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Colin Bishop

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Re: Eyesight worry
« Reply #14 on: August 01, 2016, 09:40:36 am »

Quite right about the NHS Jaymac. there was a report a few days ago saying that some trusts will only do one eye now to save money.

KP, the opticians will write to your GP who will then refer you to a specialist. You can ask your GP to recommend a specialist that you can see privately. They are usually happy to do this as you are not doing somebody out of an NHS appointment, quite the opposite in fact and saving them money from their budget.

Colin
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jaymac

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Re: Eyesight worry
« Reply #15 on: August 01, 2016, 09:51:39 am »

Aye (pun intended) Colin and they would probably do the best one {-)
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Stavros

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Re: Eyesight worry
« Reply #16 on: August 01, 2016, 06:20:41 pm »

As someone on here who knows a lot more about opticians than i care to write on here....top tip forget your bucket shops like asds specsavers etc and go and sče an indpendant optician.......WHY
Simple really....all the bucket shops is employ newly qualified youngsters....the older indpendant shops are far superior and it is worth seeking them out....trust me on this FACT.....how do I know this....well fatherbwas an indipendant optician as wellas a qualified chemist.......
His wordsnrung true when i went to Asda and i had to get my money back as i couldnt see  a thing....same happened with specsavers

It is worth.travelling that extra.mile.....what price is your eyesight.lads.and lasses.......PRICELESS in.my opinion


Dave
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Netleyned

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Re: Eyesight worry
« Reply #17 on: August 01, 2016, 06:28:34 pm »

Agreed :-))
I tried the cheap route through asda and found the lass that was on the
Security camera podium the week before was now dispensing glasses >>:-(


I too got my money back from Asda and Specsavers, went independent
and was well satisfied albeit a bit poorer.
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Colin Bishop

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Re: Eyesight worry
« Reply #18 on: August 01, 2016, 07:07:31 pm »

I have been going to my local Specsavers for years and found them to be very good. The optometrists have all been mature people and obviously competent although not usually of UK origin. I know they are competent because I discuss my condition on the basis of information from my eye consultant. The equipment they use is excellent. Much of the testing process is now automated with retinal photographs etc. The optometrists deal with routine prescription work of course but also flag up anomalies and potential health conditions which are referred to your GP for further investigation.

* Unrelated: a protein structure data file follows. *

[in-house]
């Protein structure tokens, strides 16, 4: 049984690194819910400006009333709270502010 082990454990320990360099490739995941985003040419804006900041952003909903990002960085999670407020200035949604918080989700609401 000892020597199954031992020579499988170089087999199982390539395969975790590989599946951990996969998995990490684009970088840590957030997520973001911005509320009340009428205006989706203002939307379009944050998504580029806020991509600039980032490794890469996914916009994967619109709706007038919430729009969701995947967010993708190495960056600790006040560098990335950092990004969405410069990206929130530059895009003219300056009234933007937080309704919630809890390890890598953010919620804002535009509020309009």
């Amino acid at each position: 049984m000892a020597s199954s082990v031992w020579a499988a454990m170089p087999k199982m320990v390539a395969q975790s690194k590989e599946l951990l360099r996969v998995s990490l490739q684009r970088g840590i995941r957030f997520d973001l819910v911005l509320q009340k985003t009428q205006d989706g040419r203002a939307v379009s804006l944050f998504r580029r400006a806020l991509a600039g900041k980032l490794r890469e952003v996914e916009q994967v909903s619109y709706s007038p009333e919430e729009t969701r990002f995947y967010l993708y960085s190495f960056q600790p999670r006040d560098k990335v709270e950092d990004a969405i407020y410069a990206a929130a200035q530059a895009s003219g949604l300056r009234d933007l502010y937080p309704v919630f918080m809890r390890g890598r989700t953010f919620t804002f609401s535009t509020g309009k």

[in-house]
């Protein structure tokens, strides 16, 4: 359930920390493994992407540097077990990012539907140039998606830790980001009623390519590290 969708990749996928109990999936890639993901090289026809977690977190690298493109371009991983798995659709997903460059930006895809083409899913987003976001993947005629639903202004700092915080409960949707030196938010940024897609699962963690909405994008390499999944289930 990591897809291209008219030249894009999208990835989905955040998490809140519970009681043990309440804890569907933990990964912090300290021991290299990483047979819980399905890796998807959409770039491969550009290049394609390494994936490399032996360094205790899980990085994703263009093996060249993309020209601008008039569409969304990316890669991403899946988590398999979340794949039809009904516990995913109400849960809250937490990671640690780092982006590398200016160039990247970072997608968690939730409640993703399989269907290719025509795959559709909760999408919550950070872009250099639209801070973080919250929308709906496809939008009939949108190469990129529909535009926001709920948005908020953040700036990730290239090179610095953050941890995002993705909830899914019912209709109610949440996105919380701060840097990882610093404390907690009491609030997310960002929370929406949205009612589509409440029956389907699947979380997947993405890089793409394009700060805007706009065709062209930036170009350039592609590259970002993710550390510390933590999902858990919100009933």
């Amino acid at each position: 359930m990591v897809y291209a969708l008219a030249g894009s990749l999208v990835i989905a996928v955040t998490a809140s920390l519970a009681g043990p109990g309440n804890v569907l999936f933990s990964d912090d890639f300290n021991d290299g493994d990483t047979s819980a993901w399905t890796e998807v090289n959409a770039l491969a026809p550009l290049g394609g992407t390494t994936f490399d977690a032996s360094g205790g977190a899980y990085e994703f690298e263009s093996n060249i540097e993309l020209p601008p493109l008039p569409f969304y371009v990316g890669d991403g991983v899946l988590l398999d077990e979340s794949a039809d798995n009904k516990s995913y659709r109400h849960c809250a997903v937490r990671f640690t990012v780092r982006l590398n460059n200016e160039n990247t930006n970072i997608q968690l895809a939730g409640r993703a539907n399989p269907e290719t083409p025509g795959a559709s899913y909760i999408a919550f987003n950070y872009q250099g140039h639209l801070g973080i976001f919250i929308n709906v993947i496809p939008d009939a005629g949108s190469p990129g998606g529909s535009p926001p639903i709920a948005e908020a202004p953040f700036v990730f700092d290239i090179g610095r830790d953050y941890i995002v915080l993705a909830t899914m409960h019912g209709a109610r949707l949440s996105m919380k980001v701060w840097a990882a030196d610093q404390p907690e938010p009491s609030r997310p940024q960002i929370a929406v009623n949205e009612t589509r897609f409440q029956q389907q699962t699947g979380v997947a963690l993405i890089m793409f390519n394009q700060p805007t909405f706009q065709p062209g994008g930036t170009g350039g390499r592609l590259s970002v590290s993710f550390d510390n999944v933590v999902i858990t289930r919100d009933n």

Obviously I can only speak for the branch I use but my Wife uses a different one and is very happy with the service they give. I do wonder if all independents can afford the sort of equipment they now use in Specsavers.

Colin
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Netleyned

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Re: Eyesight worry
« Reply #19 on: August 01, 2016, 07:36:29 pm »

No problem with ss optrometrists Colin,
It's the young girls who are basically sales
staff, but do the fitting for varifocals, which
I need and never seem to get the settings
right.


Ned
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ballastanksian

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Re: Eyesight worry
« Reply #20 on: August 01, 2016, 07:56:30 pm »

Definitly get your eys tested regularly. I do as I use them for close up work daily and though I use Specsavers in town, they seem good, but then, fingers crossed, I have not needed a perscription yet.

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grasshopper

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Re: Eyesight worry
« Reply #21 on: August 01, 2016, 08:19:51 pm »

+1 for Specsavers from me too, they were the ones that tested me and spotted my field of vision problems after using a long established, more senior, independent local ophthalmic optician for years.
They also supplied me with better spectacles and a 'free pair' of prescription specs which cost less than one pair from the previous mentioned independent.
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Stavros

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Re: Eyesight worry
« Reply #22 on: August 01, 2016, 09:20:49 pm »

Lets put it to you another way Colin all the local Opticians are Light years ahead of the local branches of sepecsavers etc and believe you me are far far quicker to refer you to the hospital or specialist


Dave
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kpnuts

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Re: Eyesight worry
« Reply #23 on: August 01, 2016, 09:44:47 pm »

Well I have to say I used specsavers  and the woman was not young I would guess in her 40s she did one test 3 times as she didn't like the results and a further test twice, could not have been more helpful or professional, sorry but although I still do not know what the real problem is nothing seemed to much trouble and she tried to reassure me all the way through it. I will continue to use them as my previous independent one made me feel uncomfortable and acted as tough because he had letters after his name he was somehow my superior and he was doing me a favour lowering himself to deal with me, and I had to go back and have the glasses altered as they were wrong and gave me headaches.
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Colin Bishop

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Re: Eyesight worry
« Reply #24 on: August 01, 2016, 09:46:42 pm »

No local ones around here anymore Dave, all been bought out by the big chains. I do appreciate what you are saying though, you can't beat years of experience but the new kit does make a difference in levelling things up a bit as it offers more facilities than were previously available.

Colin